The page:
My parents forced me to have a crush on Rudy Huxtable.
Now, I realize how that might read. I can imagine people picturing a dictatorial and deranged mother and father tying an 8-year-old me to a chair when The Cosby Show came on and forcing me to chant, “I will crush on Rudy Huxtable” while being lightly (but forcefully) rapped on the ankle with a ruler. But it wasn’t that serious.
Instead, when we’d watch the show together, they’d tease me whenever she’d appear on-screen (“Ooooh, look, Damon. Your girlfriend is on TV”). And this—the teasing, not Rudy—would make me blush. But it happened so frequently that I became conditioned to reflexively blush when she’d appear. And since the 8-year-old me wasn’t sophisticated or self-aware enough to separate those feelings, I just started crushing on her, too. Basically, my parents turned me into one of Pavlov’s dogs.
This is just one of the dozens of Cosby-related memories I can share. I could talk about how it was the first show my parents and I watched together. I had my favorite shows (Thundercats, DuckTales, You Can’t Do That on Television, etc.) and they had theirs, but Cosby was the first show I remember being appointment viewing for all three of us.
I could talk about how I wanted a Gordon Gartrell shirt. Or perhaps how I was fascinated by the swinging door connecting their living room to their kitchen, and how having a house with a staircase in the kitchen became a goal of mine. Or even how, even as a toddler, I sensed that Lisa Bonet’s Denise just didn’t quite fit with the rest of the family, like a pair of flip-flops sitting among a gaggle of Nikes.
Of course, while these memories are unique to me, having these types of memories about The Cosby Show is not unique at all. It was, unquestionably, the most popular, iconic and influential show created by and featuring black people ever to air on TV. And I’m certain many of you reading this could share similar recollections. Especially if you, like me, grew up in the ’80s. It was ubiquitous. It was inspirational. It was aspirational. And it was funny.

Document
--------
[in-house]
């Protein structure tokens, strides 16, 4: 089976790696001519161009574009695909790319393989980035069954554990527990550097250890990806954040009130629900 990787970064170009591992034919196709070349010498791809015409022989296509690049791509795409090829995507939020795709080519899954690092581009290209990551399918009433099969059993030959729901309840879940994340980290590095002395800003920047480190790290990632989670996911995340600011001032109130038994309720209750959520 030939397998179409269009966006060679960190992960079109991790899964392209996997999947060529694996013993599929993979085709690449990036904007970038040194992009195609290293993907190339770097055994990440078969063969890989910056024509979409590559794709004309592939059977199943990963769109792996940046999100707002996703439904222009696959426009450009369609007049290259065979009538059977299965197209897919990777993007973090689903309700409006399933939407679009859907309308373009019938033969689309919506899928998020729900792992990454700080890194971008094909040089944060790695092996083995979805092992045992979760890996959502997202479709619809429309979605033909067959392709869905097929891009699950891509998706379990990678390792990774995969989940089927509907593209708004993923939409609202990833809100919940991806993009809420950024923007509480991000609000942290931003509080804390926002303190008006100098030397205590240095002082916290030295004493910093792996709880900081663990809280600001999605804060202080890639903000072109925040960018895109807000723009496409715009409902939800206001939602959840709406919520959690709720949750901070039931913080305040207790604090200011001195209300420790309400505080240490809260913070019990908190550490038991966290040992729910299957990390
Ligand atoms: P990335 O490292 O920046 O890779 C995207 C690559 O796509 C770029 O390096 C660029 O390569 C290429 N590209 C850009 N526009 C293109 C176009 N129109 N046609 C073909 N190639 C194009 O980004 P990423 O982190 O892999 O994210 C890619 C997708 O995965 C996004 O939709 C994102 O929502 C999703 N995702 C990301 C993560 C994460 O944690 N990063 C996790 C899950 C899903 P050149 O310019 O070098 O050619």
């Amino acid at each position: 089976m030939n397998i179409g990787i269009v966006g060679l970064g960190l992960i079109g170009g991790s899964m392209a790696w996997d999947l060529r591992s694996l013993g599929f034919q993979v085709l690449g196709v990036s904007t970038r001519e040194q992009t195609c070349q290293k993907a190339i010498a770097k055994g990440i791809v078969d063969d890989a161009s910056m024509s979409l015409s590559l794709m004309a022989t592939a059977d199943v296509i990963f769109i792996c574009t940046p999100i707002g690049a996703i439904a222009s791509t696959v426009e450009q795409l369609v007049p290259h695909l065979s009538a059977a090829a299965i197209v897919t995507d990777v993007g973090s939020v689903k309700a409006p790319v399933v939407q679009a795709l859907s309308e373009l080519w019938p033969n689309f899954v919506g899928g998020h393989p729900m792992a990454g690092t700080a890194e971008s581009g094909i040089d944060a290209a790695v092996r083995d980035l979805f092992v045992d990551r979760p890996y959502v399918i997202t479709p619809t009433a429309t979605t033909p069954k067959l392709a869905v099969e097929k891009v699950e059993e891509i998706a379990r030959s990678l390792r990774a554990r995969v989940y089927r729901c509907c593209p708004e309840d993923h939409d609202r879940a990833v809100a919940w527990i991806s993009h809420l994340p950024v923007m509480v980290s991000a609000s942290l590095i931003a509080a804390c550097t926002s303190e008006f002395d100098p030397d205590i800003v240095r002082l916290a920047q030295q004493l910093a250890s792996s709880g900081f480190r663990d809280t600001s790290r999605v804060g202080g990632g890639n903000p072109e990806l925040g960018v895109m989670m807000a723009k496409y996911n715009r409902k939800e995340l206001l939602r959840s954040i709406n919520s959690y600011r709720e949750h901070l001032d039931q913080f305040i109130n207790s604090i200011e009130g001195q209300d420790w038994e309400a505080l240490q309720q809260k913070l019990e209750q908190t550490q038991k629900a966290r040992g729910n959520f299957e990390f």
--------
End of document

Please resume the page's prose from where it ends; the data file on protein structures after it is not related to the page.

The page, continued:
This—that The Cosby Show, first and foremost, was a comedy that worked—seems to get lost in conversations about the show’s importance and legacy. Perhaps it wasn’t as raucously absurd as Martin or as subversive and darkly satirical as In Living Color. But while Cosby might have been “white bread,” it wasn’t stale. The setups worked, the timing was impeccable and the casting was near-perfect. And it all derived from the vision of Bill Cosby.
I thought about this yesterday while reading that Cosby would face criminal charges for allegedly drugging and sexually assaulting Andrea Constand—one of the dozens of women who’ve accused Cosby of similar crimes. It stayed on my mind while watching this old-man “perp walk,” and it continued to fester when I saw his mug shot.
Then I thought about the dozens of black writers, editors, reporters and bloggers who grew up on Cosby as I did. Those whose memories of the show are just as vivid as mine. Who considered both the show and Bill Cosby to be as iconic as I did. And who have, because of the unfathomably evil crimes Cosby has been accused of—and because of what seems to be the utter lack of reasonable doubt about his guilt—produced work about this evil.
People who, like me, have written about Cosby’s crimes and how foolish and dangerous it is to dismiss these allegations as the product of some sort of conspiracy. People who’ve appeared on talk shows and panels to speak about him. People who’ve served as editors for magazines that featured his forever-shattered image on their covers.